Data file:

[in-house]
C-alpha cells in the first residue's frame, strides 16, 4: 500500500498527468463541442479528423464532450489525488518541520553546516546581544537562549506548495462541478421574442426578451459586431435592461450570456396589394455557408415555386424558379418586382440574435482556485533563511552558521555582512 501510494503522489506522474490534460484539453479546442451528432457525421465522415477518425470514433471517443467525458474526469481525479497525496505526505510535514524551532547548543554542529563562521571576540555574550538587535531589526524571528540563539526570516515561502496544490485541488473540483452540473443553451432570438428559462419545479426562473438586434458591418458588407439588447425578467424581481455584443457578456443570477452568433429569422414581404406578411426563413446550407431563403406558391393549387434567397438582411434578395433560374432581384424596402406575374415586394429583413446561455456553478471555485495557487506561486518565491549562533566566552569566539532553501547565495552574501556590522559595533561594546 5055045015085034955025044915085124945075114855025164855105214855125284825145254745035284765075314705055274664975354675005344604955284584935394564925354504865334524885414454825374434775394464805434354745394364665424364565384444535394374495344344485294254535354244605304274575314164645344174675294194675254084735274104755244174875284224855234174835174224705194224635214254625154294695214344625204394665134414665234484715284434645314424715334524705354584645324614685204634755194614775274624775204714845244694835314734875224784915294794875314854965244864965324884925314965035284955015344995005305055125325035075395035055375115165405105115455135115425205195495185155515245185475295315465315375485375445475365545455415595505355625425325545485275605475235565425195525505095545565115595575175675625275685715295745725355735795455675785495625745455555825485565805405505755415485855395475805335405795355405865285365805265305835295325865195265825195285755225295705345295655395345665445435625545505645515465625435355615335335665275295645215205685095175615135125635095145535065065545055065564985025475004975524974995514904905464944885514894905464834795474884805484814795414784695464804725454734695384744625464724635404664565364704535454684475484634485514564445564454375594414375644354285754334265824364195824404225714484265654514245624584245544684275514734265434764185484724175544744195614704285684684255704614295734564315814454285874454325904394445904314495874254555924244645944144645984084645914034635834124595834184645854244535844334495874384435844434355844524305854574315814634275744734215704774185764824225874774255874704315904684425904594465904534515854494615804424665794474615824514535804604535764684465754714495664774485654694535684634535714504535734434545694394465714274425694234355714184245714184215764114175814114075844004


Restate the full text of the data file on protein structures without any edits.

[in-house]
C-alpha cells in the first residue's frame, strides 16, 4: 500500500498527468463541442479528423464532450489525488518541520553546516546581544537562549506548495462541478421574442426578451459586431435592461450570456396589394455557408415555386424558379418586382440574435482556485533563511552558521555582512 501510494503522489506522474490534460484539453479546442451528432457525421465522415477518425470514433471517443467525458474526469481525479497525496505526505510535514524551532547548543554542529563562521571576540555574550538587535531589526524571528540563539526570516515561502496544490485541488473540483452540473443553451432570438428559462419545479426562473438586434458591418458588407439588447425578467424581481455584443457578456443570477452568433429569422414581404406578411426563413446550407431563403406558391393549387434567397438582411434578395433560374432581384424596402406575374415586394429583413446561455456553478471555485495557487506561486518565491549562533566566552569566539532553501547565495552574501556590522559595533561594546 5055045015085034955025044915085124945075114855025164855105214855125284825145254745035284765075314705055274664975354675005344604955284584935394564925354504865334524885414454825374434775394464805434354745394364665424364565384444535394374495344344485294254535354244605304274575314164645344174675294194675254084735274104755244174875284224855234174835174224705194224635214254625154294695214344625204394665134414665234484715284434645314424715334524705354584645324614685204634755194614775274624775204714845244694835314734875224784915294794875314854965244864965324884925314965035284955015344995005305055125325035075395035055375115165405105115455135115425205195495185155515245185475295315465315375485375445475365545455415595505355625425325545485275605475235565425195525505095545565115595575175675625275685715295745725355735795455675785495625745455555825485565805405505755415485855395475805335405795355405865285365805265305835295325865195265825195285755225295705345295655395345665445435625545505645515465625435355615335335665275295645215205685095175615135125635095145535065065545055065564985025475004975524974995514904905464944885514894905464834795474884805484814795414784695464804725454734695384744625464724635404664565364704535454684475484634485514564445564454375594414375644354285754334265824364195824404225714484265654514245624584245544684275514734265434764185484724175544744195614704285684684255704614295734564315814454285874454325904394445904314495874254555924244645944144645984084645914034635834124595834184645854244535844334495874384435844434355844524305854574315814634275744734215704774185764824225874774255874704315904684425904594465904534515854494615804424665794474615824514535804604535764684465754714495664774485654694535684634535714504535734434545694394465714274425694234355714184245714184215764114175814114075844004